Cernunnos, Banshees and much more….

I remember as a child, my mother was fairly vocal about her Irish heritage. Even then, I felt a mysterious connection to my ancestors. In my quest, I bought my Mother a book “Irish tales of Terror.” My mother did not appreciate anything relating to “horror/terror” but I did read it, when she did not. It had standard tales such as boy meets girl, boy loses girl, and boy regains girl with their kingdom living happily ever after. My interests(which would not fully develop until I was much older) fell mostly upon tribal lines. Fearing death from a young age, the banshee held my interest with fascination.

The banshee signified death. It could often be heard by the older members of the household, while the young ones would hear nothing. As I grew older my interests expanded to other aspects of Celtic and Norse culture. I noticed similarities between the banshee and the Celtic Wild Hunt. Usually it was only heard by the older members of the household or travelers. It was always an indication of doom. It was made famous in Wagner’s “ride of the Valkyries” and is lead by Odin in the Norse religion.

In the Celtic Religion, it is called the Aes Sidhe, where the Sidhe(Faery folk) emerge as a host from their hollow hills at the eve, of the great fire festivals Samhain, Oimelc, Beltane, and LughnaSadh. Amongst the fearies their would be hounds, horses, various animal followers and its leader. When you see the wild hunt, you are expected to throw yourself upon the ground, averting your eyes and quaking with fear, until the procession has passed. If you do not do this, you will join the wild hunt.

In the Celtic Tradition, Horned Cernunnos leads the wild hunt. An ancient figure in Celtic Mythology whose known depictions date back to the Paleolithic age. Even the cave drawings associate him as a horned male God closely associated with snakes and stags. His main attributes are fertility, produce, and an obvious Phallic symbol.

Cernunnos can also draw various references(some real, some imagined) from various Gods and Pantheon’s across Europe. Possibilities include Odin, Frey, Green Man, Pan, Minotaur, Herne the Hunter, and the Arthurian Green Knight.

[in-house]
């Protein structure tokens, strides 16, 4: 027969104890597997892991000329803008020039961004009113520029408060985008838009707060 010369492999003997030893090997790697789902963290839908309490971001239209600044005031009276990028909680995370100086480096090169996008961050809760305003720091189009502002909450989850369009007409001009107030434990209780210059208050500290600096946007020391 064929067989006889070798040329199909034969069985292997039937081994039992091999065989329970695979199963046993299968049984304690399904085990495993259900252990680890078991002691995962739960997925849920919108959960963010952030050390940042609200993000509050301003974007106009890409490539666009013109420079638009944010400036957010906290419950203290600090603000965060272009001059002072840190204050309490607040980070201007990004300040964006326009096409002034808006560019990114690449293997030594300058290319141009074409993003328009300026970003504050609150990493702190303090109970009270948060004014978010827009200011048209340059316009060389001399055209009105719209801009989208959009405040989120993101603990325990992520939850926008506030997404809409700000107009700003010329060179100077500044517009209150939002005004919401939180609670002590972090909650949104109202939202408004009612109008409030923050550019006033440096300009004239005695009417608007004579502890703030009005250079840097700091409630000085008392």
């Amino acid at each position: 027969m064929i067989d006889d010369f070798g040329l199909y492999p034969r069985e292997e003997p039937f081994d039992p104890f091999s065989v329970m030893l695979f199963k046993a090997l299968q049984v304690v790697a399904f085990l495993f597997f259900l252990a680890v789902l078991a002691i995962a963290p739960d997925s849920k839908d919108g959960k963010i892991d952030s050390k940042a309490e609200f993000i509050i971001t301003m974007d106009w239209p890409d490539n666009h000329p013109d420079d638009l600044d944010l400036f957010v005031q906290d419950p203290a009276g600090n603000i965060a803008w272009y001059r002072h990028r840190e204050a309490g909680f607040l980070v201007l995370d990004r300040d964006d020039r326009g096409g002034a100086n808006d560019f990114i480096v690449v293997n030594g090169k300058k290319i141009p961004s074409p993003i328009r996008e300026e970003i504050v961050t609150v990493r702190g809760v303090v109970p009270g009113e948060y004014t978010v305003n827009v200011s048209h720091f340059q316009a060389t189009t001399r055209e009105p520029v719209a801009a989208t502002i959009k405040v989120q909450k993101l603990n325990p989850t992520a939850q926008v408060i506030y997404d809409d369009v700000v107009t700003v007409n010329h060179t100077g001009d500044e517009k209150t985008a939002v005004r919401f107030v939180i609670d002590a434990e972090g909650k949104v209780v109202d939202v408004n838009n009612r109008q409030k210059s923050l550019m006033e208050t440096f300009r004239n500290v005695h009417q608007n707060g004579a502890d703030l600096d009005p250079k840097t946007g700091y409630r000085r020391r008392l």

Cernunnos Horns and his color of nature(Green) are so distinctive that he was made into the image of the Devil during Christian conversion. The artwork in Dante’s inferno shows a green devil with stag like horns. St. Patrick driving the snakes out of Ireland, is a representation of the Christian removal of the Druids. Whose symbol was the snake, an animal closely associated with Cernunnos.

Devotes of Cernunnos follow a life/fertility/Death cycle celebrated on his death at Samhain October 31, of the Gaelic New Year. Which leads into the next story.

A piece of Arthurian legend passed down after the Christian conversion tells the tale of Sir Gwain and the Green Knight. It begins with the mysterious Green Knight entering King Arthur’s Court. The Green Knight challenges any of Arthur’s Knights to take up the axe he had brought and remove the Green Knight’s head. Only to be given a return blow on his own neck, one year from the day(New Years Day) at the Green Chapel(presumably at the Green Knight’sgreenman.gif greenman image by wayne-keevers residence). Sir Gwain accepts the challenge and easily removes the Green Knight’s head with the axe. After the removal of his head, the Green Knight remains animated while walking and talking. He picks up and begins to carry around his head. Eventually he leaves King Arthur’s court reminding Sir Gwain to meet him in one year. Through a series of adventures(and misadventures) Sir Gwain retains his honour.